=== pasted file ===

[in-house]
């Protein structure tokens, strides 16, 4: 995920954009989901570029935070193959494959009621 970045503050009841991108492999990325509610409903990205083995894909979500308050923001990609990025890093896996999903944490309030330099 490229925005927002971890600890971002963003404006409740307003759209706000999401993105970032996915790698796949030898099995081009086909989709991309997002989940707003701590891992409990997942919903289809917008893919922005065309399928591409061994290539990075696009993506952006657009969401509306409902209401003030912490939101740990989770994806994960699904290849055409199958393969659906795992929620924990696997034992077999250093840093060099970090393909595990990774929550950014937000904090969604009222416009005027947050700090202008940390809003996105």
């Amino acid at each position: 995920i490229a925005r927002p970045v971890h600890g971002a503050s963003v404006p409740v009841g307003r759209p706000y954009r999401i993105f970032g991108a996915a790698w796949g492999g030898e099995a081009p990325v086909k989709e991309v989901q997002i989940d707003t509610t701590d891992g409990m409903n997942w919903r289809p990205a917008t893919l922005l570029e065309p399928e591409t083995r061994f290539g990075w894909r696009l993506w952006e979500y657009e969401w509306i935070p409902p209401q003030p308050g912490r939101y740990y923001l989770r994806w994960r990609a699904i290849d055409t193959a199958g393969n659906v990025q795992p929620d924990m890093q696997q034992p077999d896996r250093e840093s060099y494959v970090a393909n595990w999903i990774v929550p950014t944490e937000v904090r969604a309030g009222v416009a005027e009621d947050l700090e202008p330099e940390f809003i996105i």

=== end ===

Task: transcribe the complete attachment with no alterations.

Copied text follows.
[in-house]
């Protein structure tokens, strides 16, 4: 995920954009989901570029935070193959494959009621 970045503050009841991108492999990325509610409903990205083995894909979500308050923001990609990025890093896996999903944490309030330099 490229925005927002971890600890971002963003404006409740307003759209706000999401993105970032996915790698796949030898099995081009086909989709991309997002989940707003701590891992409990997942919903289809917008893919922005065309399928591409061994290539990075696009993506952006657009969401509306409902209401003030912490939101740990989770994806994960699904290849055409199958393969659906795992929620924990696997034992077999250093840093060099970090393909595990990774929550950014937000904090969604009222416009005027947050700090202008940390809003996105």
């Amino acid at each position: 995920i490229a925005r927002p970045v971890h600890g971002a503050s963003v404006p409740v009841g307003r759209p706000y954009r999401i993105f970032g991108a996915a790698w796949g492999g030898e099995a081009p990325v086909k989709e991309v989901q997002i989940d707003t509610t701590d891992g409990m409903n997942w919903r289809p990205a917008t893919l922005l570029e065309p399928e591409t083995r061994f290539g990075w894909r696009l993506w952006e979500y657009e969401w509306i935070p409902p209401q003030p308050g912490r939101y740990y923001l989770r994806w994960r990609a699904i290849d055409t193959a199958g393969n659906v990025q795992p929620d924990m890093q696997q034992p077999d896996r250093e840093s060099y494959v970090a393909n595990w999903i990774v929550p950014t944490e937000v904090r969604a309030g009222v416009a005027e009621d947050l700090e202008p330099e940390f809003i996105i």